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Chinese Steamed Cake

Chinese Steamed Cake

Kevin Ryan

Kevin Ryan

Although real Chinese dinners usually end with a piece of fruit, Western influence has caused a few changes. This cake uses Chinese techniques to make a French inspired, and extremely moist, sponge cake.

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Ingredients {{adjustedServings}} servings

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Original recipe yields 12 servings

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Nutrition

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  • Calories:
  • 193 kcal
  • 10%
  • Fat:
  • 2.7 g
  • 4%
  • Carbs:
  • 37.6g
  • 12%
  • Protein:
  • 4.6 g
  • 9%
  • Cholesterol:
  • 106 mg
  • 35%
  • Sodium:
  • 56 mg
  • 2%

Based on a 2,000 calorie diet

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Directions

  1. Arrange a large bamboo steamer or a large vegetable steamer over simmering water. Make sure it is large enough to hold the baking pan. Line a 9 inch square pan with waxed paper.
  2. Separate the eggs. Place the yolks in a large bowl along with the sugar and water. Beat with an electric mixer on medium speed until the mixture has increased about three times in volume. Whisk together the flour and the baking powder; sift this over the egg mixture, and fold in gently. Blend in the extract.
  3. Whip the egg whites in a clean bowl to stiff, not dry, peaks. Fold into yolk base. Pour the batter into the prepared pan, and smooth out to edges. Rap the pan on the counter to get rid of large air bubbles.
  4. Place the pan into the steamer. Cover the top of the steamer with a kitchen towel, and place the lid on top; the towel will absorb any steam that collects on top from dripping onto the cake. Steam for about 20 minutes, or until a toothpick inserted into the center comes out clean. Cool on a wire rack. Dust with confectioner's sugar.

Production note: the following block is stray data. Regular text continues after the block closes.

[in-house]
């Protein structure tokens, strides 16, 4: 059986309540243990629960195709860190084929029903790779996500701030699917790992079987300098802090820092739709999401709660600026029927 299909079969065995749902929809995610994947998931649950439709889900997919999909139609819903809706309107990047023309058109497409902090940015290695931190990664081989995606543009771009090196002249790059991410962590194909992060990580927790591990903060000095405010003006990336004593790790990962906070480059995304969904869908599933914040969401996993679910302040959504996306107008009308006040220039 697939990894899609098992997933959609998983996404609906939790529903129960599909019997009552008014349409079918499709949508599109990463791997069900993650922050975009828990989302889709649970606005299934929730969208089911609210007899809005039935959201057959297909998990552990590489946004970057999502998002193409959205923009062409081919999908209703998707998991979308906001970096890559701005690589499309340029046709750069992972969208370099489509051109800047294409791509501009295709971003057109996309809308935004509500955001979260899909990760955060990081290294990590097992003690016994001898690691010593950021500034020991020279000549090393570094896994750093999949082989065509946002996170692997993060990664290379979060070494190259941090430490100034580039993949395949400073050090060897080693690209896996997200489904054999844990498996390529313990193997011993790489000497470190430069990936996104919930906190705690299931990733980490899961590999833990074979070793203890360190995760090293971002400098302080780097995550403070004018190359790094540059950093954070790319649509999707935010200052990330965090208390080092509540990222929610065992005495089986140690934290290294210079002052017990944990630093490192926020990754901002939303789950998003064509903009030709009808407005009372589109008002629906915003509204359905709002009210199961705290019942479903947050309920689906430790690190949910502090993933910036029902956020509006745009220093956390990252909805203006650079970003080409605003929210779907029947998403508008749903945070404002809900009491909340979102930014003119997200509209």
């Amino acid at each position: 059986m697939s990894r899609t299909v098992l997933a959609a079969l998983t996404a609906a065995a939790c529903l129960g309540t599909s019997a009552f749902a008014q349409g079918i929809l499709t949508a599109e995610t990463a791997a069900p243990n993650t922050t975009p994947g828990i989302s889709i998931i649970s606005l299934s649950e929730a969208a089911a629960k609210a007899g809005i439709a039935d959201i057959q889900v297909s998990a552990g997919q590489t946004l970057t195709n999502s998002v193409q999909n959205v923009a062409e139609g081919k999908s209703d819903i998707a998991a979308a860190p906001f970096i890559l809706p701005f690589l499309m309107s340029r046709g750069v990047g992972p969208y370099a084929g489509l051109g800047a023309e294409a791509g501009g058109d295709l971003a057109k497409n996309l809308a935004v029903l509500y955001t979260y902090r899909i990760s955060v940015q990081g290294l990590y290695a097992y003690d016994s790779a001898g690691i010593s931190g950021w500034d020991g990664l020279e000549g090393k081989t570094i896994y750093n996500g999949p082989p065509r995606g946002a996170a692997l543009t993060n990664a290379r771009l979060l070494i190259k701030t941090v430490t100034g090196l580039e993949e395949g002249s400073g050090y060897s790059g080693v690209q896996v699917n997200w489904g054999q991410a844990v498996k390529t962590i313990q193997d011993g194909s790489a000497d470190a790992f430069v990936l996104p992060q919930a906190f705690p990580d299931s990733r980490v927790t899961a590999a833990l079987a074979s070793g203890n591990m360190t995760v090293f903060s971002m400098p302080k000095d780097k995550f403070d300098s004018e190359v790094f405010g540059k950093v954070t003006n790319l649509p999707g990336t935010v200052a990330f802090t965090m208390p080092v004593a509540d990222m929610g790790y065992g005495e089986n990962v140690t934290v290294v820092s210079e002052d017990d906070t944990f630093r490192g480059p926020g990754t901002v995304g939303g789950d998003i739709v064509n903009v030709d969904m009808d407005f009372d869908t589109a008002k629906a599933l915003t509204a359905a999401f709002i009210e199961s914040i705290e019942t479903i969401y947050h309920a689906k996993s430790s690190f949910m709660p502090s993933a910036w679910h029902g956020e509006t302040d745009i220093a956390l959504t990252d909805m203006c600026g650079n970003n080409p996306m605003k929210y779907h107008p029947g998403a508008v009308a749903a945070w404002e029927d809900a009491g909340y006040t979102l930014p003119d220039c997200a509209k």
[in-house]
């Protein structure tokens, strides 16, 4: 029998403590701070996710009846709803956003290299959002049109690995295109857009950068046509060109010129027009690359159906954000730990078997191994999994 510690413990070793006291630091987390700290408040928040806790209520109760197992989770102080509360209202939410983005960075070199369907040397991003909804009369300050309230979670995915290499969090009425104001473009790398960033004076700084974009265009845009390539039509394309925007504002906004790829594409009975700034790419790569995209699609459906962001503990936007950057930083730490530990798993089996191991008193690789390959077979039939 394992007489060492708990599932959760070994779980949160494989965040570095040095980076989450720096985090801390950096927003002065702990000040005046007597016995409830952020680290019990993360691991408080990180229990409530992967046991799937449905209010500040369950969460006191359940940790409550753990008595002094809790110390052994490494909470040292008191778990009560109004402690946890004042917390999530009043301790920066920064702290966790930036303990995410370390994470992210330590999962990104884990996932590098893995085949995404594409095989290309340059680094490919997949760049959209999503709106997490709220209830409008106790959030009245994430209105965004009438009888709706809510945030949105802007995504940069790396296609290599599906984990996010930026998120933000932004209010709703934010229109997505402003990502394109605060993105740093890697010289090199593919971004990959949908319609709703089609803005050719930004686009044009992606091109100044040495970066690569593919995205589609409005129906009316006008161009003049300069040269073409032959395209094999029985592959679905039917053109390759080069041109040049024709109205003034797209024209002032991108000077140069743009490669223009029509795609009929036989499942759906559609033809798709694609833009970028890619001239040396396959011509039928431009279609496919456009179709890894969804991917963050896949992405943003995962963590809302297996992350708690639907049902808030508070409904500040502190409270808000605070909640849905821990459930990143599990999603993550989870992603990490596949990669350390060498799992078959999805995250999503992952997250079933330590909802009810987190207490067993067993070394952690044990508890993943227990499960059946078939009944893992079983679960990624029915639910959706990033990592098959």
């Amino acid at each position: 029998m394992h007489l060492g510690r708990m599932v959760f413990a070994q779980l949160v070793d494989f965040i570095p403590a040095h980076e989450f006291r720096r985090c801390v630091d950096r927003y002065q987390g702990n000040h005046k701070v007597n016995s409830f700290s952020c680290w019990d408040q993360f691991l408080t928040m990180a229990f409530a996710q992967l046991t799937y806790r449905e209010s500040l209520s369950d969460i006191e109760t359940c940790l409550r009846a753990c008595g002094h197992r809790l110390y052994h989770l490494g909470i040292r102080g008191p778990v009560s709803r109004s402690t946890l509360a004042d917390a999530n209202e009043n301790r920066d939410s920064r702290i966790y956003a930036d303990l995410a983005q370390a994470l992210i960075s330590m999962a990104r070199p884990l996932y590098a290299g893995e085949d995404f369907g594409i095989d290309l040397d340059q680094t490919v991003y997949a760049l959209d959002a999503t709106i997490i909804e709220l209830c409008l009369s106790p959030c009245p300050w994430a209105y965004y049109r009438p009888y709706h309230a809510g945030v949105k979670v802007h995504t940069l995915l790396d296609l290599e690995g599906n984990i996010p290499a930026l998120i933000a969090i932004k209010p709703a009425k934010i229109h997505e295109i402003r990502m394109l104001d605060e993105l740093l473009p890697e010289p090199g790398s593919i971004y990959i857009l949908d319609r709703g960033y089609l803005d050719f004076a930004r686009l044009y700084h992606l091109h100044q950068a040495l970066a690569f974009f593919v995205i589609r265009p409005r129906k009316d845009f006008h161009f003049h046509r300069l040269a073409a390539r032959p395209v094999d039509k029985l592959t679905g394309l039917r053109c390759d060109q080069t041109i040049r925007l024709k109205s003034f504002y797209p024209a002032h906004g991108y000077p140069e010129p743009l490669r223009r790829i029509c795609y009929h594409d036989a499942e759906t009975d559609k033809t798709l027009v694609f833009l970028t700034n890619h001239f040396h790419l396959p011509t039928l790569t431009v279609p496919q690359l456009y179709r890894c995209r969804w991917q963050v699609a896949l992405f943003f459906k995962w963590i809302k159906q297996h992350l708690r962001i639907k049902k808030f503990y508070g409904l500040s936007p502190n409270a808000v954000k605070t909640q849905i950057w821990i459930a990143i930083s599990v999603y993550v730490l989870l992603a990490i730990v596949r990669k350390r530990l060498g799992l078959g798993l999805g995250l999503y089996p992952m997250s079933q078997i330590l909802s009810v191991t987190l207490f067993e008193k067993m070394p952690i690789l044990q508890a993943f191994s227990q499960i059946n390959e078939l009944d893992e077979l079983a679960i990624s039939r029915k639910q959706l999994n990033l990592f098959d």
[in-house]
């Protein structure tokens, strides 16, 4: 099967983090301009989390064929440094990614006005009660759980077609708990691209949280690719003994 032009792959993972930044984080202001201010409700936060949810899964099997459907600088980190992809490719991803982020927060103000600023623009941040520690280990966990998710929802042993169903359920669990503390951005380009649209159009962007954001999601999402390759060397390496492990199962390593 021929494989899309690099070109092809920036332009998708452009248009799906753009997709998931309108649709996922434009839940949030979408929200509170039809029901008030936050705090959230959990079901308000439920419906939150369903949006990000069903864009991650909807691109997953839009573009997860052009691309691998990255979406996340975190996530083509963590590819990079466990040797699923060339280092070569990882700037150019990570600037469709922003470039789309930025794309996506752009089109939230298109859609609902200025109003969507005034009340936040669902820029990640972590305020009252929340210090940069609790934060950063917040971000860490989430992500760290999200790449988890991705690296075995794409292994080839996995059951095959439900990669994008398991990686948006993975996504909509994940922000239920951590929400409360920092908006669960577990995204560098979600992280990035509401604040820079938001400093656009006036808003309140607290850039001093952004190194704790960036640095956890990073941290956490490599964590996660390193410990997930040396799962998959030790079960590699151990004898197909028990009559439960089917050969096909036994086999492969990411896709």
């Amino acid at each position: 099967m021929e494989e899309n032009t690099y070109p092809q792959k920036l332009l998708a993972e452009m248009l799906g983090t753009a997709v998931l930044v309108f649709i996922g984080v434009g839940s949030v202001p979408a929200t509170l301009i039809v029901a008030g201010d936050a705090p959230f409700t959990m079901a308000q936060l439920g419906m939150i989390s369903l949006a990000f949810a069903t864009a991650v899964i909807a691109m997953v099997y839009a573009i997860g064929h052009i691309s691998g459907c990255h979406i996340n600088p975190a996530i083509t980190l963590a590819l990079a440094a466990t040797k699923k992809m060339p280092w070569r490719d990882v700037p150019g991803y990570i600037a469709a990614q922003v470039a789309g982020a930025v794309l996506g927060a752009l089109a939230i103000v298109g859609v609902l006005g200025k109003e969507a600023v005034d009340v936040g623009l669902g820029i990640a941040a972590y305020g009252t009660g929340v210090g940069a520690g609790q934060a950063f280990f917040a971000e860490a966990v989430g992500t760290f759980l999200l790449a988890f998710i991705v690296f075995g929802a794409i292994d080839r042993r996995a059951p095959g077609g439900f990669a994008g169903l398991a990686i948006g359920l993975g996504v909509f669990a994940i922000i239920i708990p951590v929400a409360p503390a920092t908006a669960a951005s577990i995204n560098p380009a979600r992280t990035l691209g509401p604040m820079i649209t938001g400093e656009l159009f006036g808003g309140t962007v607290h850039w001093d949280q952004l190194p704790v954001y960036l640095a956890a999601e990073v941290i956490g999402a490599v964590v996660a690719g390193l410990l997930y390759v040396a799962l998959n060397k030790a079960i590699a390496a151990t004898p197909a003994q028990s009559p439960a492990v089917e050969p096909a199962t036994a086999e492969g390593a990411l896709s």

5. All done! Now take a photo, rate it, and share your accomplishments!
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Reviews

lily
104

lily

7/11/2007

Some one please help! I want to know what is "cake flour"? Does this mean self-raising flour or plain flour? I used plain flour (the type with reduced wheat protein)which is not self-raising and added 1/2 teaspoon baking powder as instructed in this chinese steam cake recipe, but it did not work out as it did not rise, and was tough as rubber! Should I use self-raising flour? Or where did I go wrong. Please help to confirm wether cake flour is self-raising flour. Many thanks.

IRIOSE
89

IRIOSE

1/25/2004

This was very close to the real thing that you can buy at dim sum shops! I used brown sugar in place for the white because the authentic variety can be a fairly dark brown, and substituted vanilla for the almond extract. I didn't have a steamer or a large enough wok for my cake pan, so I placed it in a 9x13 pan, filled the larger pan with enough hot water to go halfway up the cake pan, covered the whole thing securely with foil, and baked it at 400 for 40 minutes. This would probably solve the problem with the undercooked bottom. It worked fabulously! Another suggestion would be to try serving the cake hot, and keep the remaining cake covered because it dries out easily. Wrap any leftovers with plastic and refrigerate. It reheats nicely in the microwave covered with a damp paper napkin.

EBONY3
53

EBONY3

8/15/2006

This was my first attempt at making a steamed cake. I altered the recipe a little and it came out perfect. It tasted great and had a moist, spongy texture. My daughter even commented about how it melted in her mouth. Needless to say, the cake was devoured in no time. I used 4 eggs, 1 cup of sugar, 3 Tbsp. passion fruit juice; next time I will try lemon or orange juice. I added 2 tsp. vanilla extract, and 1/2 tsp. of almond extract. After being steamed for exactly 20 minutes, the cake was perfectly done. This recipe is a keeper; I will certainly be making it again.

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